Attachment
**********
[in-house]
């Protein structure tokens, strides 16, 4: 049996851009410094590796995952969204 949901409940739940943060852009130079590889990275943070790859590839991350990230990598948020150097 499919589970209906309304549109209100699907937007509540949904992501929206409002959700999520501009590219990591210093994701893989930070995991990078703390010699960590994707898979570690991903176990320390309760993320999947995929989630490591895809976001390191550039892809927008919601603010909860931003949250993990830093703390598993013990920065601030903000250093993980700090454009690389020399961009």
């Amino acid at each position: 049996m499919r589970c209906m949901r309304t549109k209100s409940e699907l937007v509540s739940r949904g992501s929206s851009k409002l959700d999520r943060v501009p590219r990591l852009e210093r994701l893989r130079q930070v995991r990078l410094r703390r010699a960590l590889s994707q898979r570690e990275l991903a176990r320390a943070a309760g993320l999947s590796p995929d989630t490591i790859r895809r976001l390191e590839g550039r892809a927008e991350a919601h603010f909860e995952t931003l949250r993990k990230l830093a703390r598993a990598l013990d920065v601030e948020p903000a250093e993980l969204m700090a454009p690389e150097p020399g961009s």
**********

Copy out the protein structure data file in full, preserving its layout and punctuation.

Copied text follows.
[in-house]
């Protein structure tokens, strides 16, 4: 049996851009410094590796995952969204 949901409940739940943060852009130079590889990275943070790859590839991350990230990598948020150097 499919589970209906309304549109209100699907937007509540949904992501929206409002959700999520501009590219990591210093994701893989930070995991990078703390010699960590994707898979570690991903176990320390309760993320999947995929989630490591895809976001390191550039892809927008919601603010909860931003949250993990830093703390598993013990920065601030903000250093993980700090454009690389020399961009």
């Amino acid at each position: 049996m499919r589970c209906m949901r309304t549109k209100s409940e699907l937007v509540s739940r949904g992501s929206s851009k409002l959700d999520r943060v501009p590219r990591l852009e210093r994701l893989r130079q930070v995991r990078l410094r703390r010699a960590l590889s994707q898979r570690e990275l991903a176990r320390a943070a309760g993320l999947s590796p995929d989630t490591i790859r895809r976001l390191e590839g550039r892809a927008e991350a919601h603010f909860e995952t931003l949250r993990k990230l830093a703390r598993a990598l013990d920065v601030e948020p903000a250093e993980l969204m700090a454009p690389e150097p020399g961009s």